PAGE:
Books by writers other than Rossetti are available.
Also see Rossetti's designs for book bindings.
DGR published only five books in his lifetime. One of these, Dante and His Circle (1874), is a second edition—revised and reorganized—of his first book, The Early Italian Poets (1861). The other three books are similarly related and conceived. His first volume of original verse was to be published soon after the 1861 volume and titled Dante at Verona and Other Poems. Upon the death of his wife Elizabeth Siddal, he abandoned this plan, but later incorporated this material into Poems (1870), which would find its contents revised, augmented, and redistributed in his two last volumes, Poems. A New Edition (1881) and Ballads and Sonnets (1881). Given this relatively modest output, one is impressed by the stature and influence his work attained; both Ruskin and Pater regarded DGR as the most important cultural figure of late nineteenth-century England.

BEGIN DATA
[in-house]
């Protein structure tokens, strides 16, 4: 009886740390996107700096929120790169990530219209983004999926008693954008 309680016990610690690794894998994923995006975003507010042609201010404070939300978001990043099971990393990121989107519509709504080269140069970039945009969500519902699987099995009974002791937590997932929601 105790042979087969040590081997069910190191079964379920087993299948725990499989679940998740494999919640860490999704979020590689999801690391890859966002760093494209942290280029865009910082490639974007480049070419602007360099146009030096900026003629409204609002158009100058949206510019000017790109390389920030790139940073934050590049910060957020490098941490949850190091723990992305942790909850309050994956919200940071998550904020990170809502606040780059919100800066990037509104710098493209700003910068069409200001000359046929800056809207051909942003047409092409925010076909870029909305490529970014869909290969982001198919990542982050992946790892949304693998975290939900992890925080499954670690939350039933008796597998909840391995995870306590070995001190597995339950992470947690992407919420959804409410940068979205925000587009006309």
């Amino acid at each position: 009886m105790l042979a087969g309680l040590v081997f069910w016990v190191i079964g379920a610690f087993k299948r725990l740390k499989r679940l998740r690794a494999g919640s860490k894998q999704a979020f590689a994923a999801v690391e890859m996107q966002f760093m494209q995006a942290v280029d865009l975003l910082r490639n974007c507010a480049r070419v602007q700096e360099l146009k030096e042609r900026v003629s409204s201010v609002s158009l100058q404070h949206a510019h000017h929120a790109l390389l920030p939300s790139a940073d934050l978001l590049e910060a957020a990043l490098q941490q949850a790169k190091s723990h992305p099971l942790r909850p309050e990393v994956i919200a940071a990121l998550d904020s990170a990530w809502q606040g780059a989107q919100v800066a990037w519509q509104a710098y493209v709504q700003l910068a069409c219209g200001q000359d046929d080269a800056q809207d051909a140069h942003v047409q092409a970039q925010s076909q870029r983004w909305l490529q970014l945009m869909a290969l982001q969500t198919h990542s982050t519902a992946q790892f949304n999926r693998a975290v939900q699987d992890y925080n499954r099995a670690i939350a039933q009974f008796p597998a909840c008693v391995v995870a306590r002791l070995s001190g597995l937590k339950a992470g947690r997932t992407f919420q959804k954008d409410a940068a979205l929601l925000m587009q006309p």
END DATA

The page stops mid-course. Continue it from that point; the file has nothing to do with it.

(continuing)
DGR's imposing presence owed much to his work in the other arts, of course, and particularly to his pictorial work. Besides, all his work issued from a driving set of coherent imaginative interests. The physique of his five books illustrate this coherence very clearly. He designed them himself as part of an effort to create the book as a kind of total aesthetic object or work. Indeed, one of DGR's most important fields of work was in book design, where his innovative ideas were quickly picked up and exploited. Once again, he executed only a small set of book designs—most of them for family and close friends—but these works were so brilliantly conceived that their influence went wide and deep.
Beginning with his two volume edition in 1886, William Michael Rossetti published a series of collected editions of his late brother's work. These editions were ultimately grouped together in a single volume, The Works of Dante Gabriel Rossetti (1911).